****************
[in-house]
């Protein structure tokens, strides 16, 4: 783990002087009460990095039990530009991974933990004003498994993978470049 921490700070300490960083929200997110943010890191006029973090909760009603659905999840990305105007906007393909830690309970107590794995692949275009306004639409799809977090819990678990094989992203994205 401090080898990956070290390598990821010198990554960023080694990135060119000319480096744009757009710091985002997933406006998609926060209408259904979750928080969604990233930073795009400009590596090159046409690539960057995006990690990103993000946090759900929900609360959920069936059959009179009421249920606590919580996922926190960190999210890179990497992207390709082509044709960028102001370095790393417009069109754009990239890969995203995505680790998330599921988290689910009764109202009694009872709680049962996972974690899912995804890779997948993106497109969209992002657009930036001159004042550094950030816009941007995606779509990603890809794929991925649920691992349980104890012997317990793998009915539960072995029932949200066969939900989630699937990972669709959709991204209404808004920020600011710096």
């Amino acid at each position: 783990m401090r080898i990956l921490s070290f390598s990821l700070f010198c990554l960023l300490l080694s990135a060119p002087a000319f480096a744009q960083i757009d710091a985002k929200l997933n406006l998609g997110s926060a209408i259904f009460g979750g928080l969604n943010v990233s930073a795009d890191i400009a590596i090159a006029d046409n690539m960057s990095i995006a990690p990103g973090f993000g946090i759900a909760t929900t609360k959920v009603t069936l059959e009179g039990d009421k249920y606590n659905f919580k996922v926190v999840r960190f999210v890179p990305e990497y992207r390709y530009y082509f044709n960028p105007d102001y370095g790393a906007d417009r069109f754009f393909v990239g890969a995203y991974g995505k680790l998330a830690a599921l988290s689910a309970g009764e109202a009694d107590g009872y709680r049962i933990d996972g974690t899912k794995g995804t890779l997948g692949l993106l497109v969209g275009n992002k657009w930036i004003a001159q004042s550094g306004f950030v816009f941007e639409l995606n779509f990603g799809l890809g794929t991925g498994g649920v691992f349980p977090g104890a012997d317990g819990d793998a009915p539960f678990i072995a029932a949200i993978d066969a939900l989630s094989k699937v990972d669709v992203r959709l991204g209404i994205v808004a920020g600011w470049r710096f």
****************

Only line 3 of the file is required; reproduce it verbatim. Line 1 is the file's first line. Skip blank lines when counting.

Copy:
């Amino acid at each position: 783990m401090r080898i990956l921490s070290f390598s990821l700070f010198c990554l960023l300490l080694s990135a060119p002087a000319f480096a744009q960083i757009d710091a985002k929200l997933n406006l998609g997110s926060a209408i259904f009460g979750g928080l969604n943010v990233s930073a795009d890191i400009a590596i090159a006029d046409n690539m960057s990095i995006a990690p990103g973090f993000g946090i759900a909760t929900t609360k959920v009603t069936l059959e009179g039990d009421k249920y606590n659905f919580k996922v926190v999840r960190f999210v890179p990305e990497y992207r390709y530009y082509f044709n960028p105007d102001y370095g790393a906007d417009r069109f754009f393909v990239g890969a995203y991974g995505k680790l998330a830690a599921l988290s689910a309970g009764e109202a009694d107590g009872y709680r049962i933990d996972g974690t899912k794995g995804t890779l997948g692949l993106l497109v969209g275009n992002k657009w930036i004003a001159q004042s550094g306004f950030v816009f941007e639409l995606n779509f990603g799809l890809g794929t991925g498994g649920v691992f349980p977090g104890a012997d317990g819990d793998a009915p539960f678990i072995a029932a949200i993978d066969a939900l989630s094989k699937v990972d669709v992203r959709l991204g209404i994205v808004a920020g600011w470049r710096f």